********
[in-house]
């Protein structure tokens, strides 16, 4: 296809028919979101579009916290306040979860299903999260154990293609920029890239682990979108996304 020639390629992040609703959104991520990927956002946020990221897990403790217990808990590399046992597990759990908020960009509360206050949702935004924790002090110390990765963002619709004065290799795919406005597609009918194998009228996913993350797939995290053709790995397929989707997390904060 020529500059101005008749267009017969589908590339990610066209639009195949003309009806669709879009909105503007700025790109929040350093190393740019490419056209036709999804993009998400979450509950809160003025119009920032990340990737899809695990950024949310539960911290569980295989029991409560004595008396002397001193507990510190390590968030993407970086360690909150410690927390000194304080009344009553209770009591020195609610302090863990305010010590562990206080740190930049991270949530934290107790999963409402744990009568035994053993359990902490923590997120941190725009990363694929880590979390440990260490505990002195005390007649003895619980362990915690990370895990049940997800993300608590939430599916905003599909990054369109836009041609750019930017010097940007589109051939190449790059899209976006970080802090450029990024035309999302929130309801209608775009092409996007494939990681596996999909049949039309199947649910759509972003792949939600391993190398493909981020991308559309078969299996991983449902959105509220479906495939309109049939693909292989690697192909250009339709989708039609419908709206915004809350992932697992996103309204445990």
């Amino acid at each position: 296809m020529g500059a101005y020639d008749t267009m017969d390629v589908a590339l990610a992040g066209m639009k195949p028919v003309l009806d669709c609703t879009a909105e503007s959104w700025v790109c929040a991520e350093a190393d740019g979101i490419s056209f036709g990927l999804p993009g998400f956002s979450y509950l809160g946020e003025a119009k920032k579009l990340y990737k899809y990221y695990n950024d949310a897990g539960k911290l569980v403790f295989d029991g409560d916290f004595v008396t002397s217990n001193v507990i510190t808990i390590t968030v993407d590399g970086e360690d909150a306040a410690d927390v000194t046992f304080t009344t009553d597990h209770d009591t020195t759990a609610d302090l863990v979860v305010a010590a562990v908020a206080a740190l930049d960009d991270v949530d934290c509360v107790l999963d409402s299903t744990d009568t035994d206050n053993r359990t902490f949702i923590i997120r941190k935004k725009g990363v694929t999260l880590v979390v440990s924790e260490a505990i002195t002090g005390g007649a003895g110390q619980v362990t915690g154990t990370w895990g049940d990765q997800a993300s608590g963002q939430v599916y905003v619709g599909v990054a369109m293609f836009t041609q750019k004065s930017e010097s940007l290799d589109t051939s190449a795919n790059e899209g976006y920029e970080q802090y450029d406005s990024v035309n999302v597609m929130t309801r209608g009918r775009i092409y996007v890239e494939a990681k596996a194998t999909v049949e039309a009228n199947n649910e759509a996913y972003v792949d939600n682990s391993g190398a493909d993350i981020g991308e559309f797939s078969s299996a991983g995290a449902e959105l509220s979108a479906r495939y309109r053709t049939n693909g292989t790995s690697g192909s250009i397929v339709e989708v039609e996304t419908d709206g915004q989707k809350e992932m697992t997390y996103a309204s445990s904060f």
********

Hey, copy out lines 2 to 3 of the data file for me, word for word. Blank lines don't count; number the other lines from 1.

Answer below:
């Protein structure tokens, strides 16, 4: 296809028919979101579009916290306040979860299903999260154990293609920029890239682990979108996304 020639390629992040609703959104991520990927956002946020990221897990403790217990808990590399046992597990759990908020960009509360206050949702935004924790002090110390990765963002619709004065290799795919406005597609009918194998009228996913993350797939995290053709790995397929989707997390904060 020529500059101005008749267009017969589908590339990610066209639009195949003309009806669709879009909105503007700025790109929040350093190393740019490419056209036709999804993009998400979450509950809160003025119009920032990340990737899809695990950024949310539960911290569980295989029991409560004595008396002397001193507990510190390590968030993407970086360690909150410690927390000194304080009344009553209770009591020195609610302090863990305010010590562990206080740190930049991270949530934290107790999963409402744990009568035994053993359990902490923590997120941190725009990363694929880590979390440990260490505990002195005390007649003895619980362990915690990370895990049940997800993300608590939430599916905003599909990054369109836009041609750019930017010097940007589109051939190449790059899209976006970080802090450029990024035309999302929130309801209608775009092409996007494939990681596996999909049949039309199947649910759509972003792949939600391993190398493909981020991308559309078969299996991983449902959105509220479906495939309109049939693909292989690697192909250009339709989708039609419908709206915004809350992932697992996103309204445990």
């Amino acid at each position: 296809m020529g500059a101005y020639d008749t267009m017969d390629v589908a590339l990610a992040g066209m639009k195949p028919v003309l009806d669709c609703t879009a909105e503007s959104w700025v790109c929040a991520e350093a190393d740019g979101i490419s056209f036709g990927l999804p993009g998400f956002s979450y509950l809160g946020e003025a119009k920032k579009l990340y990737k899809y990221y695990n950024d949310a897990g539960k911290l569980v403790f295989d029991g409560d916290f004595v008396t002397s217990n001193v507990i510190t808990i390590t968030v993407d590399g970086e360690d909150a306040a410690d927390v000194t046992f304080t009344t009553d597990h209770d009591t020195t759990a609610d302090l863990v979860v305010a010590a562990v908020a206080a740190l930049d960009d991270v949530d934290c509360v107790l999963d409402s299903t744990d009568t035994d206050n053993r359990t902490f949702i923590i997120r941190k935004k725009g990363v694929t999260l880590v979390v440990s924790e260490a505990i002195t002090g005390g007649a003895g110390q619980v362990t915690g154990t990370w895990g049940d990765q997800a993300s608590g963002q939430v599916y905003v619709g599909v990054a369109m293609f836009t041609q750019k004065s930017e010097s940007l290799d589109t051939s190449a795919n790059e899209g976006y920029e970080q802090y450029d406005s990024v035309n999302v597609m929130t309801r209608g009918r775009i092409y996007v890239e494939a990681k596996a194998t999909v049949e039309a009228n199947n649910e759509a996913y972003v792949d939600n682990s391993g190398a493909d993350i981020g991308e559309f797939s078969s299996a991983g995290a449902e959105l509220s979108a479906r495939y309109r053709t049939n693909g292989t790995s690697g192909s250009i397929v339709e989708v039609e996304t419908d709206g915004q989707k809350e992932m697992t997390y996103a309204s445990s904060f």